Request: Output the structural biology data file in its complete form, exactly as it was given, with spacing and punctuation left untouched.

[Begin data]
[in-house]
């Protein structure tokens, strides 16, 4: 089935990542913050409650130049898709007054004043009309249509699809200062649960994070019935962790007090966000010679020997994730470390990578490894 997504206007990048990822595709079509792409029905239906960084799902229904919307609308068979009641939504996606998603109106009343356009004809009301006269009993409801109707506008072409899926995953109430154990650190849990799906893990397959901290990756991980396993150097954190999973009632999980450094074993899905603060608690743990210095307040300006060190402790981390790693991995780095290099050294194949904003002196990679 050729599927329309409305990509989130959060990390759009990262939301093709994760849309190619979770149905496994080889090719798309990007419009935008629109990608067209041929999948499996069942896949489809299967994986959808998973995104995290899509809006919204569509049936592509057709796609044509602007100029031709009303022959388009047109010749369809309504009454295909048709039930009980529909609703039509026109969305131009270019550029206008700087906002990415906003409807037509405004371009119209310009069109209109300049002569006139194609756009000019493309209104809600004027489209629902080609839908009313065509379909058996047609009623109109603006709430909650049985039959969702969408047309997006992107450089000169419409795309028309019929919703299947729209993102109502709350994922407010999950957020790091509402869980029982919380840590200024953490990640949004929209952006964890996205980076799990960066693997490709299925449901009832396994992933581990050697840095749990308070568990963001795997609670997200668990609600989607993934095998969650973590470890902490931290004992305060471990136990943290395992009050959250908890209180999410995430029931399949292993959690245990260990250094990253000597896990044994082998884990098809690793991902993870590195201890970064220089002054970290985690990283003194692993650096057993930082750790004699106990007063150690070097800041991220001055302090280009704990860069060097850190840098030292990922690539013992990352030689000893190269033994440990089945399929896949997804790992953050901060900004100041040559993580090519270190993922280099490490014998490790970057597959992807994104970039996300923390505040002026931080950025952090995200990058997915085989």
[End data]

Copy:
[in-house]
């Protein structure tokens, strides 16, 4: 089935990542913050409650130049898709007054004043009309249509699809200062649960994070019935962790007090966000010679020997994730470390990578490894 997504206007990048990822595709079509792409029905239906960084799902229904919307609308068979009641939504996606998603109106009343356009004809009301006269009993409801109707506008072409899926995953109430154990650190849990799906893990397959901290990756991980396993150097954190999973009632999980450094074993899905603060608690743990210095307040300006060190402790981390790693991995780095290099050294194949904003002196990679 050729599927329309409305990509989130959060990390759009990262939301093709994760849309190619979770149905496994080889090719798309990007419009935008629109990608067209041929999948499996069942896949489809299967994986959808998973995104995290899509809006919204569509049936592509057709796609044509602007100029031709009303022959388009047109010749369809309504009454295909048709039930009980529909609703039509026109969305131009270019550029206008700087906002990415906003409807037509405004371009119209310009069109209109300049002569006139194609756009000019493309209104809600004027489209629902080609839908009313065509379909058996047609009623109109603006709430909650049985039959969702969408047309997006992107450089000169419409795309028309019929919703299947729209993102109502709350994922407010999950957020790091509402869980029982919380840590200024953490990640949004929209952006964890996205980076799990960066693997490709299925449901009832396994992933581990050697840095749990308070568990963001795997609670997200668990609600989607993934095998969650973590470890902490931290004992305060471990136990943290395992009050959250908890209180999410995430029931399949292993959690245990260990250094990253000597896990044994082998884990098809690793991902993870590195201890970064220089002054970290985690990283003194692993650096057993930082750790004699106990007063150690070097800041991220001055302090280009704990860069060097850190840098030292990922690539013992990352030689000893190269033994440990089945399929896949997804790992953050901060900004100041040559993580090519270190993922280099490490014998490790970057597959992807994104970039996300923390505040002026931080950025952090995200990058997915085989």